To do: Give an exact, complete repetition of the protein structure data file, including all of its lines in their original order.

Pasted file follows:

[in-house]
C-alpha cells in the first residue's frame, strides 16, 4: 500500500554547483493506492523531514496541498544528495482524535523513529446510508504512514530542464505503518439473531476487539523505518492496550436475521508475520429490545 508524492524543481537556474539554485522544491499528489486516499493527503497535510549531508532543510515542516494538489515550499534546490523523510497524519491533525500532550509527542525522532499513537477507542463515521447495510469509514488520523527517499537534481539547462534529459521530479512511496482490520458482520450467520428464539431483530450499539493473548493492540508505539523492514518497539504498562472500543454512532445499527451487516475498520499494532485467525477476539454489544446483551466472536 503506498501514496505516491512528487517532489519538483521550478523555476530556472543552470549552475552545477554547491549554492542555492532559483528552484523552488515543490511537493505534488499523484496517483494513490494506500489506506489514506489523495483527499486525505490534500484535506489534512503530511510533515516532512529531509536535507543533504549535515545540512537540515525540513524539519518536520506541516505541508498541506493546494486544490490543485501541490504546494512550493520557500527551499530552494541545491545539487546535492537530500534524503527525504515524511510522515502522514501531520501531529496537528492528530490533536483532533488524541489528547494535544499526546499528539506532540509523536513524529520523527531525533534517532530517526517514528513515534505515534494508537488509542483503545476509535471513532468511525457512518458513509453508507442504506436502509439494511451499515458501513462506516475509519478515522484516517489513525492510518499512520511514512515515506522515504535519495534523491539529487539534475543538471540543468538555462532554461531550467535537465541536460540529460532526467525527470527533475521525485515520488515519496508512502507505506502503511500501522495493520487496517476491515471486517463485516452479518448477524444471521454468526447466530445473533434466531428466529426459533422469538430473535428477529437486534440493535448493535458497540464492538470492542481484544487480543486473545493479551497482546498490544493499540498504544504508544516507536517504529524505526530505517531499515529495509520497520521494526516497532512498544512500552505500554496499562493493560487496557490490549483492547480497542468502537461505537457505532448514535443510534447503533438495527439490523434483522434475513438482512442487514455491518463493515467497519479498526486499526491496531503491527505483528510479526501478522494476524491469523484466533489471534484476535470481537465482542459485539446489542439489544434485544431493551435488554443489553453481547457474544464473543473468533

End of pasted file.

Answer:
[in-house]
C-alpha cells in the first residue's frame, strides 16, 4: 500500500554547483493506492523531514496541498544528495482524535523513529446510508504512514530542464505503518439473531476487539523505518492496550436475521508475520429490545 508524492524543481537556474539554485522544491499528489486516499493527503497535510549531508532543510515542516494538489515550499534546490523523510497524519491533525500532550509527542525522532499513537477507542463515521447495510469509514488520523527517499537534481539547462534529459521530479512511496482490520458482520450467520428464539431483530450499539493473548493492540508505539523492514518497539504498562472500543454512532445499527451487516475498520499494532485467525477476539454489544446483551466472536 503506498501514496505516491512528487517532489519538483521550478523555476530556472543552470549552475552545477554547491549554492542555492532559483528552484523552488515543490511537493505534488499523484496517483494513490494506500489506506489514506489523495483527499486525505490534500484535506489534512503530511510533515516532512529531509536535507543533504549535515545540512537540515525540513524539519518536520506541516505541508498541506493546494486544490490543485501541490504546494512550493520557500527551499530552494541545491545539487546535492537530500534524503527525504515524511510522515502522514501531520501531529496537528492528530490533536483532533488524541489528547494535544499526546499528539506532540509523536513524529520523527531525533534517532530517526517514528513515534505515534494508537488509542483503545476509535471513532468511525457512518458513509453508507442504506436502509439494511451499515458501513462506516475509519478515522484516517489513525492510518499512520511514512515515506522515504535519495534523491539529487539534475543538471540543468538555462532554461531550467535537465541536460540529460532526467525527470527533475521525485515520488515519496508512502507505506502503511500501522495493520487496517476491515471486517463485516452479518448477524444471521454468526447466530445473533434466531428466529426459533422469538430473535428477529437486534440493535448493535458497540464492538470492542481484544487480543486473545493479551497482546498490544493499540498504544504508544516507536517504529524505526530505517531499515529495509520497520521494526516497532512498544512500552505500554496499562493493560487496557490490549483492547480497542468502537461505537457505532448514535443510534447503533438495527439490523434483522434475513438482512442487514455491518463493515467497519479498526486499526491496531503491527505483528510479526501478522494476524491469523484466533489471534484476535470481537465482542459485539446489542439489544434485544431493551435488554443489553453481547457474544464473543473468533